DEAR DR. GOTT: I am wondering if there is a test for depression. I’m always lethargic and drained, even though I get regular sleep and eat well. I was told by someone that there are two reasons for being tired – too little rest and depression. I get enough sleep but have been incredibly sad for years.
DEAR READER: Your brief inquiry could require far-reaching answers, since there is no single known cause for depression, which can be mild or so severe it heavily affects a person’s ability to function from one day to the next. It is my guess that you have never spoken with a physician about your concerns. If this is the case, you join the vast majority of people who never seek medical treatment.
There are a number of types of depression, including a psychotic form that accompanies delusions, hallucinations or some other form of psychosis. Postpartum depression affects women within a month following delivery. While quite common, it presents for a relatively brief period. Seasonal affective disorder presents in the winter, when there is less natural sunlight. As you might have guessed, SAD remains under control during the balance of the year and can be treated with light therapy. Milder forms of depression aren’t as severe in intensity, and people may not be as disabled as with other types, but they will have an ongoing complaint of not feeling up to par, and they fail to function normally.
The severity, duration and frequency of symptoms will vary. Some people may experience a loss of appetite, a loss of interest in things once pleasurable, become irritable, have insomnia, aches, pains, headache, a feeling of hopelessness and a great deal more.
As can be expected, depression may co-exist with other medical conditions, such as Parkinson’s disease, cancer, diabetes, post-traumatic stress disorder, alcohol or drug abuse, and a family history of depression.
Fatigue can also stem from a number of causes. The first one that comes to mind is iron-deficiency anemia. Then there’s hypoglycemia (low blood sugar), a viral infection, hypotension (low blood pressure), abnormal thyroid function and an immune-system deficiency. You might experience muscle pain, occasional irregular heartbeat, headache, an inability to concentrate, morning stiffness and shortness of breath. If other causes cannot be found, perhaps you are suffering from chronic fatigue syndrome.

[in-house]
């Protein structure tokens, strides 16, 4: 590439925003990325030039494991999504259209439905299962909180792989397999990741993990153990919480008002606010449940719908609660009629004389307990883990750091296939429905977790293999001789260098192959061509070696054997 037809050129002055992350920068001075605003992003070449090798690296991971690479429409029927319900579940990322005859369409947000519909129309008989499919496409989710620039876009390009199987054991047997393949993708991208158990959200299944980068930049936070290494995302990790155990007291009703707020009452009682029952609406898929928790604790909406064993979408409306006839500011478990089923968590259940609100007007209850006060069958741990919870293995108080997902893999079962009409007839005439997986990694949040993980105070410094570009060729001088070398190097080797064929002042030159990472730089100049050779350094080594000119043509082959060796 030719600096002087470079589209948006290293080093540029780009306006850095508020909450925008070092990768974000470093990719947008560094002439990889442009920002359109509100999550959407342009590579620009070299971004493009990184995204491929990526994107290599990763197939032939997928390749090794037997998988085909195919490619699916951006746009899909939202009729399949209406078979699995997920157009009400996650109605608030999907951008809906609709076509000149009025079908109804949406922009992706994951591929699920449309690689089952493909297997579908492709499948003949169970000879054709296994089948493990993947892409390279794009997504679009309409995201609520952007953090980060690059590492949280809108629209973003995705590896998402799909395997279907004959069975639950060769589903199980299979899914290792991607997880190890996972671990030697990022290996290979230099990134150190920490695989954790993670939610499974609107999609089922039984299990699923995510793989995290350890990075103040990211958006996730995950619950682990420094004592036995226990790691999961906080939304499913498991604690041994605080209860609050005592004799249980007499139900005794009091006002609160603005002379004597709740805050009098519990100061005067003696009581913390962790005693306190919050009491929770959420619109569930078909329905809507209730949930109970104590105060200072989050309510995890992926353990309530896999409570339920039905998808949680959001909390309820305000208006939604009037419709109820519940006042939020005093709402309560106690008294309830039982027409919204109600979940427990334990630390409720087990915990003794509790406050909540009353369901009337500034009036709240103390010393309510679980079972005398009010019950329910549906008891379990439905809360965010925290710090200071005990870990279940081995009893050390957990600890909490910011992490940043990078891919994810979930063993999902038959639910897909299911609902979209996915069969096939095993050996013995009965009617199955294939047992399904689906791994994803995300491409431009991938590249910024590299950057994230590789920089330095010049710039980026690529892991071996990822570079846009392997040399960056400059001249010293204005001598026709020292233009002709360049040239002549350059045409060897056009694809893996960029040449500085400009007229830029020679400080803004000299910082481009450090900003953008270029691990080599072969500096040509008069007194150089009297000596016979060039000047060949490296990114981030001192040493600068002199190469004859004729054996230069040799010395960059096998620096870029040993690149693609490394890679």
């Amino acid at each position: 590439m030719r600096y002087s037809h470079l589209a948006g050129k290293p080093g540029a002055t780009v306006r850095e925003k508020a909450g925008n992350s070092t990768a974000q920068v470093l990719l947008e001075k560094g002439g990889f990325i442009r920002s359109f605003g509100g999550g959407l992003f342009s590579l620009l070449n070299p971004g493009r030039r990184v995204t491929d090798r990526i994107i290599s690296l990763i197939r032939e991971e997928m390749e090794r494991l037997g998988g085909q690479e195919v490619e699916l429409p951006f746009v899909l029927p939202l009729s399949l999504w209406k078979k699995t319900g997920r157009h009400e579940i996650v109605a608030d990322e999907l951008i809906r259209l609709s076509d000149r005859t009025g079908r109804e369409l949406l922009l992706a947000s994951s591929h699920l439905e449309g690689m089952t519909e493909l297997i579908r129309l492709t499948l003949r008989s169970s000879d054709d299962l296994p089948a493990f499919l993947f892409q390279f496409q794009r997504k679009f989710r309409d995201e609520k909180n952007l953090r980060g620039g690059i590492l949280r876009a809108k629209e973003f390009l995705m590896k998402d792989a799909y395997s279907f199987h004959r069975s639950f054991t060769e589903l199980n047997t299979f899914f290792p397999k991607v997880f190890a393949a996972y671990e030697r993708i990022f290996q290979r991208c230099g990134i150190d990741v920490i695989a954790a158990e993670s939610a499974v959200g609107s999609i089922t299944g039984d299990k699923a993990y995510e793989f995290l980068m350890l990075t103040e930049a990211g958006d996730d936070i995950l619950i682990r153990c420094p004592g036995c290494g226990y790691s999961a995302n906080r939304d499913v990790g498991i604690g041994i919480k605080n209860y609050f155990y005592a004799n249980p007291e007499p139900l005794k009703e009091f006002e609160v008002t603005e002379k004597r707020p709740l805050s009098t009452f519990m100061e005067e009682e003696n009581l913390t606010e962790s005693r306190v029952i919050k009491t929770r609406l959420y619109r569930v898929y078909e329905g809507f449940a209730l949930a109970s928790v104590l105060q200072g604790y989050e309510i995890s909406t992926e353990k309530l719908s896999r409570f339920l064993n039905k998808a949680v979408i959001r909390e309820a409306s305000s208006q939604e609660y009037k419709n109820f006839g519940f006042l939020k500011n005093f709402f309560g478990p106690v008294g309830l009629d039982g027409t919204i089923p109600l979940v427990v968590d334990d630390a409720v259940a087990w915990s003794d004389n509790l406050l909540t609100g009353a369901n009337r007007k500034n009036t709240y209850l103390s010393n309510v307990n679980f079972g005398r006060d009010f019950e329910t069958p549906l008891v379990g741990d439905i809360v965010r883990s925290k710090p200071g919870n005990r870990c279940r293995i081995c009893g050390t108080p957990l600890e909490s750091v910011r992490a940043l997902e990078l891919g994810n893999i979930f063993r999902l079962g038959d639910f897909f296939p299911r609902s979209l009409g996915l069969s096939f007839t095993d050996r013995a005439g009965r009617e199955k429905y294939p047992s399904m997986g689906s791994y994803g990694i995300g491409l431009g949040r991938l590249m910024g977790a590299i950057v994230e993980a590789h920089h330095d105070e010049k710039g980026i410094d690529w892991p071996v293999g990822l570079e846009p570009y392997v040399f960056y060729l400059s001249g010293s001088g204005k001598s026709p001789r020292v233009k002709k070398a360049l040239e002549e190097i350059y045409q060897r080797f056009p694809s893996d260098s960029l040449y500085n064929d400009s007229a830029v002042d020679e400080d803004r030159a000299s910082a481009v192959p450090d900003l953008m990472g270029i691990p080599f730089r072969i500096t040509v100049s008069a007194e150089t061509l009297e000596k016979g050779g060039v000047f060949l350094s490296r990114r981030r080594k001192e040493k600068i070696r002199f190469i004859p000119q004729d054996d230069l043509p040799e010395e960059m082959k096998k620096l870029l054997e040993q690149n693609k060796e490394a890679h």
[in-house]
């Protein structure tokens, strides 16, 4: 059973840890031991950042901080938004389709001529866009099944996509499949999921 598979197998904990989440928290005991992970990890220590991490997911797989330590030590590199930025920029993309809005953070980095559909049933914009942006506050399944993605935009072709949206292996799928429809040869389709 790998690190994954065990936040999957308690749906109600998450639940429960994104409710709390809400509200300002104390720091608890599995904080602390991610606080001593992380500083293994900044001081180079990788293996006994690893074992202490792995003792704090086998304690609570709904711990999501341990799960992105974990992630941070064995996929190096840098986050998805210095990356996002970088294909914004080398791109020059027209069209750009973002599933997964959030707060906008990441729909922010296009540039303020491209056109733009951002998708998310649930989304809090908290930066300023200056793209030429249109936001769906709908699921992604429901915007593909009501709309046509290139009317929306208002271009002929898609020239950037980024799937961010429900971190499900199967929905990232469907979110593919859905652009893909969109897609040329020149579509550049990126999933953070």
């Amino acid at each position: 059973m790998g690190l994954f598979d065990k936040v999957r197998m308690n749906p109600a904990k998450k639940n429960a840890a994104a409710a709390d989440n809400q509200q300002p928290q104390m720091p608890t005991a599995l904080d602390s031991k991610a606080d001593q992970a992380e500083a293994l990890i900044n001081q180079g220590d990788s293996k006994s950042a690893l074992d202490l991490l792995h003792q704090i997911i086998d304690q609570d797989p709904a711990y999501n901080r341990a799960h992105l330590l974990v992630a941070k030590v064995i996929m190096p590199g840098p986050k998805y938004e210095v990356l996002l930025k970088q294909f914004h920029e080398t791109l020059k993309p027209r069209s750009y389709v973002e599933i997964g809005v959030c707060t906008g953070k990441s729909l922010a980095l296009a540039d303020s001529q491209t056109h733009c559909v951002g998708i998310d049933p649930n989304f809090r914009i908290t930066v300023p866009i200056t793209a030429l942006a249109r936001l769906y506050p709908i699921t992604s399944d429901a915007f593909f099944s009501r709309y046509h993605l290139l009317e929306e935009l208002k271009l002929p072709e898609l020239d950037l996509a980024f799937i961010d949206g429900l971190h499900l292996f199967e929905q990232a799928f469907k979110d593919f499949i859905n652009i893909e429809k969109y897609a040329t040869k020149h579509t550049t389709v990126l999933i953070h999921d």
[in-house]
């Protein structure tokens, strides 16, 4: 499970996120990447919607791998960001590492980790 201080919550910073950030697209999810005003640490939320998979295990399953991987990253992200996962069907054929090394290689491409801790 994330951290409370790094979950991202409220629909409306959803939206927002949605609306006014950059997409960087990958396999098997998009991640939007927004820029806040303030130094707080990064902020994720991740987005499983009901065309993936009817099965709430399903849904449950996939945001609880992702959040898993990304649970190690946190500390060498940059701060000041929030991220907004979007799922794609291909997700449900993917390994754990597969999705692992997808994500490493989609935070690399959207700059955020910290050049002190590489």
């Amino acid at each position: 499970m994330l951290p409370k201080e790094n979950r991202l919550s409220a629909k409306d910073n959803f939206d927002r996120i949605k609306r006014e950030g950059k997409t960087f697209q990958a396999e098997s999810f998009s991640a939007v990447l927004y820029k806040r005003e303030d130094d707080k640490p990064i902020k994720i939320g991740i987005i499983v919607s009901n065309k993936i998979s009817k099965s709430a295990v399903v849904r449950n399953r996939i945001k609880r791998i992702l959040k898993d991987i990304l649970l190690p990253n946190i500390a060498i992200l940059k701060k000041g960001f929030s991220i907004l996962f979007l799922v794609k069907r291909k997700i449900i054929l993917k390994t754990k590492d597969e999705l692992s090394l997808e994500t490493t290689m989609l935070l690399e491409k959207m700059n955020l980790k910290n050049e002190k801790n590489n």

The key to diagnosing chronic long-standing fatigue is that the symptoms remain, despite adequate sleep. If we couple this with the mild form of depression I mentioned above, these symptoms outwardly fit your profile to a T.
Having said this, I must strongly recommend that you make an appointment with your physician for a complete examination to include blood work, EKG, chest X-ray and anything else he or she recommends. If no abnormalities exist, and perhaps even if they do, request a referral to a therapist or psychiatrist to determine whether the cause is depression.
To provide related information, I am sending you a copy of my Health Report “Medical Specialists.” Other readers who would like a copy should send a self-addressed, stamped No. 10 envelope and a $2 check or money order to Newsletter, P.O. Box 167, Wickliffe, OH 44092. Be sure to mention the title or print an order form off my Web site at www.AskDrGottMD.com.